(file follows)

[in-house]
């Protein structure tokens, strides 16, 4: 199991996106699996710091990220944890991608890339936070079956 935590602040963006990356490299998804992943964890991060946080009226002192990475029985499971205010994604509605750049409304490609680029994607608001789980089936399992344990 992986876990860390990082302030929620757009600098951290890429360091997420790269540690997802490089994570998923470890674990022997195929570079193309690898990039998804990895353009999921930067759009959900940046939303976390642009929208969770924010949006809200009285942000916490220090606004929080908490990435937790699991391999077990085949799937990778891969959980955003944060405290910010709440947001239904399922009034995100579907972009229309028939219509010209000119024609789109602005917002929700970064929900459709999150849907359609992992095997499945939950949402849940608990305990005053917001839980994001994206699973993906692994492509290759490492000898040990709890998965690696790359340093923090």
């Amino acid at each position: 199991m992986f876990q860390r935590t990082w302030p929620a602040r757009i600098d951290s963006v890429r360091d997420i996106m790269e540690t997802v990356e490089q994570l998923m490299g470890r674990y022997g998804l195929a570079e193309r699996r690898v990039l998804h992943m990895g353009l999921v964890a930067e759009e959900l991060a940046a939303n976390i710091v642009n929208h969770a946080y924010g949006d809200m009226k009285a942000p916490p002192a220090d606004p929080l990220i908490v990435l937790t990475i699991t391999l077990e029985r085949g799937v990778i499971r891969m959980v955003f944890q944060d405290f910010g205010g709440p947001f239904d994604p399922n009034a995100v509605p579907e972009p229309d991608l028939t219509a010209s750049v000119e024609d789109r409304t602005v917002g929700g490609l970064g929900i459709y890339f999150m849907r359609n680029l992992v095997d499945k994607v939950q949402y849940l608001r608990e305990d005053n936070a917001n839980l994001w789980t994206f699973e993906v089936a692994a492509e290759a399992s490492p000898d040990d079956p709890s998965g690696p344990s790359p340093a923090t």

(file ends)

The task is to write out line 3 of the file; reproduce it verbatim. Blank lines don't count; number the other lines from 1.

């Amino acid at each position: 199991m992986f876990q860390r935590t990082w302030p929620a602040r757009i600098d951290s963006v890429r360091d997420i996106m790269e540690t997802v990356e490089q994570l998923m490299g470890r674990y022997g998804l195929a570079e193309r699996r690898v990039l998804h992943m990895g353009l999921v964890a930067e759009e959900l991060a940046a939303n976390i710091v642009n929208h969770a946080y924010g949006d809200m009226k009285a942000p916490p002192a220090d606004p929080l990220i908490v990435l937790t990475i699991t391999l077990e029985r085949g799937v990778i499971r891969m959980v955003f944890q944060d405290f910010g205010g709440p947001f239904d994604p399922n009034a995100v509605p579907e972009p229309d991608l028939t219509a010209s750049v000119e024609d789109r409304t602005v917002g929700g490609l970064g929900i459709y890339f999150m849907r359609n680029l992992v095997d499945k994607v939950q949402y849940l608001r608990e305990d005053n936070a917001n839980l994001w789980t994206f699973e993906v089936a692994a492509e290759a399992s490492p000898d040990d079956p709890s998965g690696p344990s790359p340093a923090t």